Everyone is circling the waters to see if the Seahawks will trade valuable players in a rebuild, but Russell Wilson and D.K. Metcalf aren’t taking the bait.
The Seahawks reached the pinnacle of success early in the Pete Carroll era, winning one Super Bowl championship and attending two consecutive Super Bowls in the mid-2010s.
While the Seahawks haven’t been able to play past the Divisional Round since 2014, Seattle still frequents the postseason. This season is starkly different.
Their current 6-10 record signals a team far from their next ring, causing rebuild rumors to storm the press conference climate.
Bobby Wagner was questioned again this week after he revealed that he didn’t know what Seattle had in store for him. Wagner maintains “a lot of optimism” that he will remain a Seahawk, and it seems Russell Wilson and D.K. Metcalf do as well.
Russell Wilson, D.K. Metcalf among latest Seahawks to clarify intentions of staying in Seattle
Russell Wilson has had to quash rumors of his departure for nearly a year now, as The Athletic reported last February that Wilson and his camp was interested in leaving Seattle.
Since then, Wilson has adamantly insisted that he plans on staying with the Seahawks as he pursues success with the team that drafted him.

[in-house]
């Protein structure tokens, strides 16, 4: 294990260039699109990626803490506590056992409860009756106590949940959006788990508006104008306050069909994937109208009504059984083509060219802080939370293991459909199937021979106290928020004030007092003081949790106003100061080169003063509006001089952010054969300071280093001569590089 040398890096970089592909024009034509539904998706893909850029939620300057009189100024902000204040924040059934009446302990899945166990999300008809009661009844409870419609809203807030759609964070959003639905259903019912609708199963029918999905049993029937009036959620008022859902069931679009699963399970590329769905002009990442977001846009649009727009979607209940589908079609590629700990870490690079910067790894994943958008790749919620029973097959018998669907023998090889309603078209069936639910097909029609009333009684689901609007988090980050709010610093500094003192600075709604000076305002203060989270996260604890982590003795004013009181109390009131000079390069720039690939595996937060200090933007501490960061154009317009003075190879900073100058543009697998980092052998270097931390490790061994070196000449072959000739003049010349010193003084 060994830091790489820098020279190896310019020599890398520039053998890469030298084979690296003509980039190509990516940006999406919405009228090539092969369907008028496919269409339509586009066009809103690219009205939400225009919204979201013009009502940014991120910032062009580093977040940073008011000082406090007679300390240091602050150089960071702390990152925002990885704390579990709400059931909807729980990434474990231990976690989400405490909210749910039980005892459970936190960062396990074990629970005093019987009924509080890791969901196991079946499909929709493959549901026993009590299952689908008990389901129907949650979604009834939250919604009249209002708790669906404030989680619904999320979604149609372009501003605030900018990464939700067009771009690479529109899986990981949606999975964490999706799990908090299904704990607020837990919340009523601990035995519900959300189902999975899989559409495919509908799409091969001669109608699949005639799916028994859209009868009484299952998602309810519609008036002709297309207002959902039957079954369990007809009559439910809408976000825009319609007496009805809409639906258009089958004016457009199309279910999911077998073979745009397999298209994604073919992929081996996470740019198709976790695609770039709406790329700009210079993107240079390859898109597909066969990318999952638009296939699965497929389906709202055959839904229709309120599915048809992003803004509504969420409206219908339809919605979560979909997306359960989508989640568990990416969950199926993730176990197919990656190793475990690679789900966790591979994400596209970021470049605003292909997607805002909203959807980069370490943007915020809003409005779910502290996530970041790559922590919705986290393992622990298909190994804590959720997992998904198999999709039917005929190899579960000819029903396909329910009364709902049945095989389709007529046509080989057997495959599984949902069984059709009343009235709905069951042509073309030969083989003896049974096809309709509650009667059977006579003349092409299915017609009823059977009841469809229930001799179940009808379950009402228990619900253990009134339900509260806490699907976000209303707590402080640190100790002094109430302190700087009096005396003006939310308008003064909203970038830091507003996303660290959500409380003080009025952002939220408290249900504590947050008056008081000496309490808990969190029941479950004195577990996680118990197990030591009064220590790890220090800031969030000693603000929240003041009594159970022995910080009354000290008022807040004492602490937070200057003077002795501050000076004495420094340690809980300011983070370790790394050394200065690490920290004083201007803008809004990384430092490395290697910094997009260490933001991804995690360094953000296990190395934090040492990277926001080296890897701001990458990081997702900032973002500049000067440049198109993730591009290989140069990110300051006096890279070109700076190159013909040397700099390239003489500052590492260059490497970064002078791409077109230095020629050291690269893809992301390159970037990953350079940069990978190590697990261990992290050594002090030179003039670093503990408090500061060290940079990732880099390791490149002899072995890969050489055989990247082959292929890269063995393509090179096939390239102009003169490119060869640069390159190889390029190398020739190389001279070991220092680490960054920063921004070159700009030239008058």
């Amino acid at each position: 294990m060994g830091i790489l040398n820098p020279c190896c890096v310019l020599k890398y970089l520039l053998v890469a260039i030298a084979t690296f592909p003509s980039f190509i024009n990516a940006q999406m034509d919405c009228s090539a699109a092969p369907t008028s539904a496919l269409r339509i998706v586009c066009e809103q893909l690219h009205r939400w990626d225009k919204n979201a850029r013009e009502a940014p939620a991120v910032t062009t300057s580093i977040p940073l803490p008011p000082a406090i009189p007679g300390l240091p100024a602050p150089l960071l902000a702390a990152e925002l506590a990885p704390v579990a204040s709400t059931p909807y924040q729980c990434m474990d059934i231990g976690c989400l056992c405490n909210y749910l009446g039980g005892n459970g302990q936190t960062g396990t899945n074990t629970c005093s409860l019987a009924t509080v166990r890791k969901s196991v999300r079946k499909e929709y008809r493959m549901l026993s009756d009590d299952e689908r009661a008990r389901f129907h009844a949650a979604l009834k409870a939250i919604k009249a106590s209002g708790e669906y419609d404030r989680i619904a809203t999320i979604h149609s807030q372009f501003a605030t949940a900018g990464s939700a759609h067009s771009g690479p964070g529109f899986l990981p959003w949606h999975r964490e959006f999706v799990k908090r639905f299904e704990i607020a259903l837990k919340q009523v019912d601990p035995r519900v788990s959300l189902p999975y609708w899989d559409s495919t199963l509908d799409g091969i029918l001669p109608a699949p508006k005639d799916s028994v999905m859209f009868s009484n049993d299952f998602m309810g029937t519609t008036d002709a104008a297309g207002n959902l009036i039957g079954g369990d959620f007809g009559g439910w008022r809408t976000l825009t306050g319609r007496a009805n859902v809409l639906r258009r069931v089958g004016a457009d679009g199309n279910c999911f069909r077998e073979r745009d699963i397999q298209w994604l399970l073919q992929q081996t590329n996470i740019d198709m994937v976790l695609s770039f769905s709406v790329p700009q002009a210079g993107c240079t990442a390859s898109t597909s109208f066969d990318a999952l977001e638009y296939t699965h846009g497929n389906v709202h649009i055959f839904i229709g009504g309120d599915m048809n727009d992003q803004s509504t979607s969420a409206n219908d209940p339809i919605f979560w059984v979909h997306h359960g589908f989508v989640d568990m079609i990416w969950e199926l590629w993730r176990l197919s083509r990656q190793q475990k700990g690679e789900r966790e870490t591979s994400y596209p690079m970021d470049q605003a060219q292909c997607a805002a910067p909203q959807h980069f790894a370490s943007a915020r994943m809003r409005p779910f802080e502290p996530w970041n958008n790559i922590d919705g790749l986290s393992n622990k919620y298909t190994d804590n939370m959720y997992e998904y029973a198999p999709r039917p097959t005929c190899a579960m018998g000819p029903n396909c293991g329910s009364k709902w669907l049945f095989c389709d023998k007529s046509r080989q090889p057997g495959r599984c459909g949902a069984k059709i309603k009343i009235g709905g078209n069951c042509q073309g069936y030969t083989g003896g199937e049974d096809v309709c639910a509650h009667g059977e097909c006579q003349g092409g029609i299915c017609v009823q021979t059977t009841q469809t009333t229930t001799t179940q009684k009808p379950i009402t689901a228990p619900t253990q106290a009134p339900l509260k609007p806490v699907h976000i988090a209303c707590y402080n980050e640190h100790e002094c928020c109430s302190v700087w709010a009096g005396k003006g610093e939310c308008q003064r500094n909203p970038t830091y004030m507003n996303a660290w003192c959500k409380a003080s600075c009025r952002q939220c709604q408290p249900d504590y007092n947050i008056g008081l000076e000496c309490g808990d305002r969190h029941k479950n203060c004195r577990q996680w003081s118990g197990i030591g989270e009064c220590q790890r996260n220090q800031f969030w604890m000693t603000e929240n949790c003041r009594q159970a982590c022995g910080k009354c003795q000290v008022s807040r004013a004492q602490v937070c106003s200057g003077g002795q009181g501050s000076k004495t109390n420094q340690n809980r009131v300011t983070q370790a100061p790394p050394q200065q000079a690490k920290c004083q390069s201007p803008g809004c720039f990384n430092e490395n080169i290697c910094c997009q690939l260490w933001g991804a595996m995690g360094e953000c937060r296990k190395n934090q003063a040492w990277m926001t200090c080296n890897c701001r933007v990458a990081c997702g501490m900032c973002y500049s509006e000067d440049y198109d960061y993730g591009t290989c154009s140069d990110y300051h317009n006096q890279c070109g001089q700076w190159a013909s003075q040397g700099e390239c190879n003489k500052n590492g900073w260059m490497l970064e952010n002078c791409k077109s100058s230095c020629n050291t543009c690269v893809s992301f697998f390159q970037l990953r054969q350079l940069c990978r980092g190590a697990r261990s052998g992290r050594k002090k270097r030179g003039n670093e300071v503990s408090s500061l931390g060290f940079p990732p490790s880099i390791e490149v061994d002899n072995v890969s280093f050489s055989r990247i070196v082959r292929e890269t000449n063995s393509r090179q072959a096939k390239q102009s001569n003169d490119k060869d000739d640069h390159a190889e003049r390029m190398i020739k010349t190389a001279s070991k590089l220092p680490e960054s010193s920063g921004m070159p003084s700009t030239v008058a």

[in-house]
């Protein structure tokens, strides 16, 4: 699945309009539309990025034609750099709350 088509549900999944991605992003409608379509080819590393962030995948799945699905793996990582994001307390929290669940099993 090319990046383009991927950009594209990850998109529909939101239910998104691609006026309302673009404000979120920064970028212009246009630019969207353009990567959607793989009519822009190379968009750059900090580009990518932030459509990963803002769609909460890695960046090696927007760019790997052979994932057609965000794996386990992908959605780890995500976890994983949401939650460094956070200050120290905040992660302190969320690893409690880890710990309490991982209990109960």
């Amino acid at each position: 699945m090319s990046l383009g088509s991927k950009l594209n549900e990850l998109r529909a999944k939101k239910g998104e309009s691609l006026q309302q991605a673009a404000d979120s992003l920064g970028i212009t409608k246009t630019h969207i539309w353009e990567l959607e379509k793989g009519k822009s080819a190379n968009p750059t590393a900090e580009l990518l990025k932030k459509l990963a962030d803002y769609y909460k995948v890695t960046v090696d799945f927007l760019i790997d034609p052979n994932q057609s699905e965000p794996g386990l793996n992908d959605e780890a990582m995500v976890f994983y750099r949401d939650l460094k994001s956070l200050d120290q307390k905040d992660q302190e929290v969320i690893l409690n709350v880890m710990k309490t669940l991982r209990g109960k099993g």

Metcalf is coming up on a possible extension with the team, which is where things get tricky: everyone might want to stay in Seattle, but someone is going to have to take a pay cut in order for that to happen.
The dynamic wide receiver fell in the 2019 NFL Draft, which worked out for Seattle’s pocketbook: the team is paying Metcalf a little less than $1.5 million in 2022 unless he signs an extension, which he certainly has the leverage to accomplish. Wilson takes up $37 million next year, Wagner takes up $20 million, and Tyler Lockett, Metcalf’s counterpart, is slated to make $10 million. Metcalf makes pennies on his production and warrants a top-10 salary, which means that Seattle’s best players merit their contracts — but it leaves room for little else.
As of now, the Seahawks have $53 million left in cap space, but that doesn’t stretch far when it comes to enticing the best free agents. And as far as drafting talent the way Seattle did in 2012, it’s simply impossible: the Seahawks don’t have enough picks this offseason.
Wilson, Metcalf and Wagner may want to win with Seattle, but how will they accomplish that? The Patriots dynasty lapsed through poor drafts, which eventually pressured Tom Brady to leave the team. Through a revised draft strategy and $159 million in free agency splurges, New England eventually found a way back. It’s hard to imagine how Seattle will manage to do the same with only four 2022 draft picks.